Restoration Reviewed

This is the twelfth post of the Pagan Restoration blog, a worthy time for reflection and assessment.

This is a Pagan activism blog. Using the resources of theology, history, reason, experience and intuition, I have been examining critical ideas and practices in the Pagan community with the intent to render our community better able strengthen ourselves and face the challenges before us.

After an introductory post, I discussed the nature of authority in the Pagan world. For a people raised in an authoritarian world, decentralized non-coercive authority causes cognitive dissonance and the flatness of the internet makes dialogue so symmetrical that good can be lost in the noise. The net is our medium. We Pagans will need to find ways of discourse amongst ourselves that recognize speakers’ qualifications and give them sufficient voice without suppressing the conversation. Courtesy and humility might help.

One theme first raised in the introductory post, but then explored in (some) more depth in its own post, is my hardline attitude towards Christianity. From my seminary education and my (almost finished!) doctorate in history, (and not based on any trauma as some have suggested), I find Christianity and its God(s) YHVH, Jesus, & Spirit, repugnant theologically, destructive historically, and actively seeking the destruction of all other religions. This virulence makes the worship of Jesus problematic for a Pagan, although some seem to retain this. The post received a lot of commentary and further discussion out in the Pagan blogosphere. I extend my thanks to all those who considered my words and especially those who wrote to me or about my ideas. I learned of a deep division in the Pagan community, though given our nature it is only mildly conflict-laden. Many criticized my stance, even calling my words hateful, others thought the matter long resolved and unworthy of discussion, except to discount it. However, many also wrote me in thanks for bringing up such an important issue, but, understandably, many of these communications were private as they did not wish to expose themselves to the heat I faced. It is for them, those who have embraced a Paganism free from the presence of Yahweh and Co., and in integrity to my own knowledge and experience, that I labor and maintain this position. I am grateful for the opportunity to be able to further explore this crucial matter at the 10th Conference on Contemporary Pagan Studies at Claremont this February.

The next four posts turned from critique to construction. Sacrifice and idolatry, two ancient aspects of religious practice were reviewed and exhorted. Without regular sacrifice to the Gods we do not maintain Their presence in our lives, we do not receive Their fullest benefit and establish their values in the world. This is far easier when we have properly consecrated statues, talismans really, to hold our prayers and to radiate Their blessings. To do this we need a fully established Pagan priesthood to maintain the Way of the Gods and help those who need Their blessings have access to Them. Besides serving the Gods, we also need those who serve the people. Few Pagans today have gone to seminary to acquire the skills and while there is a sincere effort underway we have not yet raised up an accredited Pagan seminary. These are serious challenges, but also profound opportunities before us.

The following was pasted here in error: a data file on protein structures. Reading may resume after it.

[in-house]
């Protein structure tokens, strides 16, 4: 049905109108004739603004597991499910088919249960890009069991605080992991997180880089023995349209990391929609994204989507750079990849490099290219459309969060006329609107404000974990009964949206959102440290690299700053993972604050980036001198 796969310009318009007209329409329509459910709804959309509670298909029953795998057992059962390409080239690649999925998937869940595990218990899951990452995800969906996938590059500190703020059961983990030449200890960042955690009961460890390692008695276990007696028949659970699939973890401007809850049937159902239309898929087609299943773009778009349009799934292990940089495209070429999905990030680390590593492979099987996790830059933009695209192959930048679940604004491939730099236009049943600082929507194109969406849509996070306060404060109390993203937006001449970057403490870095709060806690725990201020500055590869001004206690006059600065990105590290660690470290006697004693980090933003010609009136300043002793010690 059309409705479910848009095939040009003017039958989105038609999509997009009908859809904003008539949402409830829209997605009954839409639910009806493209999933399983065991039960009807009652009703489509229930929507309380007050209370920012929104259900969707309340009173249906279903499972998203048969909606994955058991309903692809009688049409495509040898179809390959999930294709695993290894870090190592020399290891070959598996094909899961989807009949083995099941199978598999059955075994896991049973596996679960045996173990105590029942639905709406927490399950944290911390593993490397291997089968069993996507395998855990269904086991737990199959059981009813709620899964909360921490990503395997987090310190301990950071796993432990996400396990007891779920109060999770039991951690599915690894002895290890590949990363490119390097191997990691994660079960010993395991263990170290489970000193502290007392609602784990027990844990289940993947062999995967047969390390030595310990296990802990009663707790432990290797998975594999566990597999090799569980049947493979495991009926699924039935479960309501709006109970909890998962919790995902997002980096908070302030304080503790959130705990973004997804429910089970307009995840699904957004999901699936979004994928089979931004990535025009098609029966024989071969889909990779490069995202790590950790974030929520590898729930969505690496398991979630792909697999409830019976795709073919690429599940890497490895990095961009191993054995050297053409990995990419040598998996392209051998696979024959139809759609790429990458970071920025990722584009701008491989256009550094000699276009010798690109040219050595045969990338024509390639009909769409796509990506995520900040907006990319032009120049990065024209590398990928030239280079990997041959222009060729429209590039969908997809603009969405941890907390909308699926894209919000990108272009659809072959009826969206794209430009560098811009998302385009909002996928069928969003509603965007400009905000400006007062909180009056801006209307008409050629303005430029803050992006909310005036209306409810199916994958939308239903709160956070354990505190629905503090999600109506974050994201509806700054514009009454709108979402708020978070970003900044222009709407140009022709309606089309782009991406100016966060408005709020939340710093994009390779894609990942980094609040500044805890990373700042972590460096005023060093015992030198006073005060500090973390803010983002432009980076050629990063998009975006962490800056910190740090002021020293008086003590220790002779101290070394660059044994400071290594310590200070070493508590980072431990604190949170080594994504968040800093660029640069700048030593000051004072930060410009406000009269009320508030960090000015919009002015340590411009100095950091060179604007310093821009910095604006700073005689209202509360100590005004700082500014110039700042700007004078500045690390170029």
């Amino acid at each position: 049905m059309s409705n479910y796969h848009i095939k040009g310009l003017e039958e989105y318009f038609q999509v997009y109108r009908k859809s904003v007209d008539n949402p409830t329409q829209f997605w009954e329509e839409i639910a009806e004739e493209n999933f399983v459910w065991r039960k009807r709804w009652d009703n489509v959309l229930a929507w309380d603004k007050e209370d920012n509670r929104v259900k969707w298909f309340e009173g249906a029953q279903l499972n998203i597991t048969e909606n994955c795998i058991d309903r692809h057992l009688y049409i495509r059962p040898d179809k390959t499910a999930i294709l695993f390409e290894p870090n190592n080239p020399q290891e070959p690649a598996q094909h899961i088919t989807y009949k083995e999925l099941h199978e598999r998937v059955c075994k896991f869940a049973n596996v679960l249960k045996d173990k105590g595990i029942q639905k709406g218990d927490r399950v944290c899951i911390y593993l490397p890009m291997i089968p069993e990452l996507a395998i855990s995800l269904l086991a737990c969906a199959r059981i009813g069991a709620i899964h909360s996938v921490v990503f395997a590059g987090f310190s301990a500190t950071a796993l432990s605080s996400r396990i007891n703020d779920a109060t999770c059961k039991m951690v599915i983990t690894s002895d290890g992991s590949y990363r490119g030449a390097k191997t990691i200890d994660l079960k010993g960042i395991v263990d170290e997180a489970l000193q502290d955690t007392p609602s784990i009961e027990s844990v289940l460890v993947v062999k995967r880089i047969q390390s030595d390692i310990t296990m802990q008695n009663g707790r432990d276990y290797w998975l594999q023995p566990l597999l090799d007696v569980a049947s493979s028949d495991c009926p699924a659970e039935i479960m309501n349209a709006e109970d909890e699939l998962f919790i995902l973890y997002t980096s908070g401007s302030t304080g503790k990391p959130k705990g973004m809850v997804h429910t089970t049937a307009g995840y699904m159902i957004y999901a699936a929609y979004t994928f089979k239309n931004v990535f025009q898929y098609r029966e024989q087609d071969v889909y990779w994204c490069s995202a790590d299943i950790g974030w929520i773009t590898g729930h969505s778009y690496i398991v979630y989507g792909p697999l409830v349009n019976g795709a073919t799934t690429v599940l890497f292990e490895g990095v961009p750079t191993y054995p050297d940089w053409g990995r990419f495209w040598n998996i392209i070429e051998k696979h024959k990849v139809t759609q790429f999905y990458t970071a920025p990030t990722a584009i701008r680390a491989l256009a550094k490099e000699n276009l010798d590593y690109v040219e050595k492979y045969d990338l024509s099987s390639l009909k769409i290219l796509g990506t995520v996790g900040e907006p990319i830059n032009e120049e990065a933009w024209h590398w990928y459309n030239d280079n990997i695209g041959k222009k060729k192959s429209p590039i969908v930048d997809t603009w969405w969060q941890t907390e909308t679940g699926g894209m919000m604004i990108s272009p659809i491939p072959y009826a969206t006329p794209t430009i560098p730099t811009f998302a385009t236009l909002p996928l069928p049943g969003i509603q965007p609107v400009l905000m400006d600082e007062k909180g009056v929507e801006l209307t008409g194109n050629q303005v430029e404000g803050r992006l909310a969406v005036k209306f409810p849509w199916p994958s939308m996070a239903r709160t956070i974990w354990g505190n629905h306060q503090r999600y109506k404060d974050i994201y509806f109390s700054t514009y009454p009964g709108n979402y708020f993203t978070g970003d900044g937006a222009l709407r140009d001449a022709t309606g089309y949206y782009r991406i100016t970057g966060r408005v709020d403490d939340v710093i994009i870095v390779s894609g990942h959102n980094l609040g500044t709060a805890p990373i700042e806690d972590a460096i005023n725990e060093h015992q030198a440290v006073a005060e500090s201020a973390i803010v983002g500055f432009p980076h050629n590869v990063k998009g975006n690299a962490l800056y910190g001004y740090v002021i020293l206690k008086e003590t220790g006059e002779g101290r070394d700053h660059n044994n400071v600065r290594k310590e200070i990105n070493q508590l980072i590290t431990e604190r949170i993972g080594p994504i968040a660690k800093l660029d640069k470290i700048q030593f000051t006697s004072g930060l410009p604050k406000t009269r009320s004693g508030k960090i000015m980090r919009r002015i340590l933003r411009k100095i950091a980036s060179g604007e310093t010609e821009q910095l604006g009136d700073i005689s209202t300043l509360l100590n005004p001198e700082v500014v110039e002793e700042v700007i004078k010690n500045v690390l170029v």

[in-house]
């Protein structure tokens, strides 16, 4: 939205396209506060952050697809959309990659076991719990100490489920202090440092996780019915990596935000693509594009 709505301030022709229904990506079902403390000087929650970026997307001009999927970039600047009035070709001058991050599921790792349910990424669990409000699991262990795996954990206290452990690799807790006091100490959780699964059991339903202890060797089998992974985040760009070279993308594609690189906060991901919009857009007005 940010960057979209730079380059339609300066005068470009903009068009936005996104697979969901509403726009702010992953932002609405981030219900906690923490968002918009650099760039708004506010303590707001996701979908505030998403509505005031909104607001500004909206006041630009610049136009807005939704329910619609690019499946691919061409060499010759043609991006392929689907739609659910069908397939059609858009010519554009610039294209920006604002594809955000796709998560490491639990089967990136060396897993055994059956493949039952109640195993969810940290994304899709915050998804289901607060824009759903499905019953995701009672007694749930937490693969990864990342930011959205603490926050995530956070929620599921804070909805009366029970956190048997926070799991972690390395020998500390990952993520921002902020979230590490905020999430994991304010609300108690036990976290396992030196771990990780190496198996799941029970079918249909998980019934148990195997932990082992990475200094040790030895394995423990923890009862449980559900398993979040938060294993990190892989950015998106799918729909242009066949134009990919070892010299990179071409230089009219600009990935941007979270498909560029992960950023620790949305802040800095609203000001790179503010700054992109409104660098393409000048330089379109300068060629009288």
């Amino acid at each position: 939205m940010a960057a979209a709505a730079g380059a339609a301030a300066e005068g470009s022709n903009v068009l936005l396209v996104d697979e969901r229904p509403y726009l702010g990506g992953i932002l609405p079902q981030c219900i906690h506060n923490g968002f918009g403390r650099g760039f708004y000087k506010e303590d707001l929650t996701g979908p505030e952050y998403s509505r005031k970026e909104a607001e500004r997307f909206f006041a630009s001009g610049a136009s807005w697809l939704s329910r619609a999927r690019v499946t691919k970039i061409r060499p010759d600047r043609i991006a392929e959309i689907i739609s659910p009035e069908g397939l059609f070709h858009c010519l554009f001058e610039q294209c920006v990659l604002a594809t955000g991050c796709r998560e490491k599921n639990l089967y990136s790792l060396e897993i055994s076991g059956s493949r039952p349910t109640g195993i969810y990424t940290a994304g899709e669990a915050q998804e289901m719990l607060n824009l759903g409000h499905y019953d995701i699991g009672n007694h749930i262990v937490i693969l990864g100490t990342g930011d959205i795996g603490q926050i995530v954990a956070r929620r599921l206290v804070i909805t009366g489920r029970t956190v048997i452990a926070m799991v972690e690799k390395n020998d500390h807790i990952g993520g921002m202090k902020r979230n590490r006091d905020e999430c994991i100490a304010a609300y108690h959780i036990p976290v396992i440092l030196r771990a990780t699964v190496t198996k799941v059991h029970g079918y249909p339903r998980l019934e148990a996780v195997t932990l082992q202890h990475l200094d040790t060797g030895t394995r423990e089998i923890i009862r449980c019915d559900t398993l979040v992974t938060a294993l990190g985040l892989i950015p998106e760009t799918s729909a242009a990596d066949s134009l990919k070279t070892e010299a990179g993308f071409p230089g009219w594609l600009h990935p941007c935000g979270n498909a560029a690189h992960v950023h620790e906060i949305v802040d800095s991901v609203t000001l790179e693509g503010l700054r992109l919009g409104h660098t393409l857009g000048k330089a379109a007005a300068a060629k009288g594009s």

Parallel to Pagan Restoration, I have a theologically inclined blog called Arkadian Anvil and I’ve done a fair bit of work over there about nature and theology of Paganism. But turning that view more outwardly, as all the remaining posts of the year share, I presented my definition of Who is Pagan? While I take a ‘big-tent’ view of contemporary Paganism, I restrict the term tightly to those who so self-identify. There is no good to be had in embracing the calumny intended by labeling all non-Christians, or later all non-Abrahamics, ‘pagan’. Rather, adopting it as the name for the new religion we are creating (even if we are reconstructionists) is a powerful act that produces solidarity amongst all of us building this new culture.

For the last three posts of the year, my topic was first Why and then How Pagans can Save the World, or, what is our role in the transformation of the global society of humans that will be necessary to human survival. Our values, our relationship to science and technology, and especially our unique capability to create ritual are our special contribution to that deadly challenge. I see the crisis before us as the global adulthood ritual facing humanity. We either learn to live like adults on this planet, living within our means, not soiling our beds, caring for our dependents, etc., or we as a species are just another fail on the way to creating a sustainable, intelligent, tool-user species. Pagans, if we step up, can shift the fail into global success. Will we? The very last post focused on the role and practice of leadership in the Pagan community, a good book-end to the authority post that began this series in earnest. We are challenged to develop good leadership in our community both because we often fail to support our leaders but we also don’t create robust means to select leaders and hold them accountable. We are going to need to learn how to do this.

What comes next in 2014? There is so much more to do. Where do we start? What is most important? What are we neglecting? Who are our allies? Who opposes us? How are we to survive the coming deaths of so many of our elders? How are we to care for the new Pagans so that Paganism retains its character and charge? How are we to learn the lessons of the past so that we do not repeat its many mistakes?

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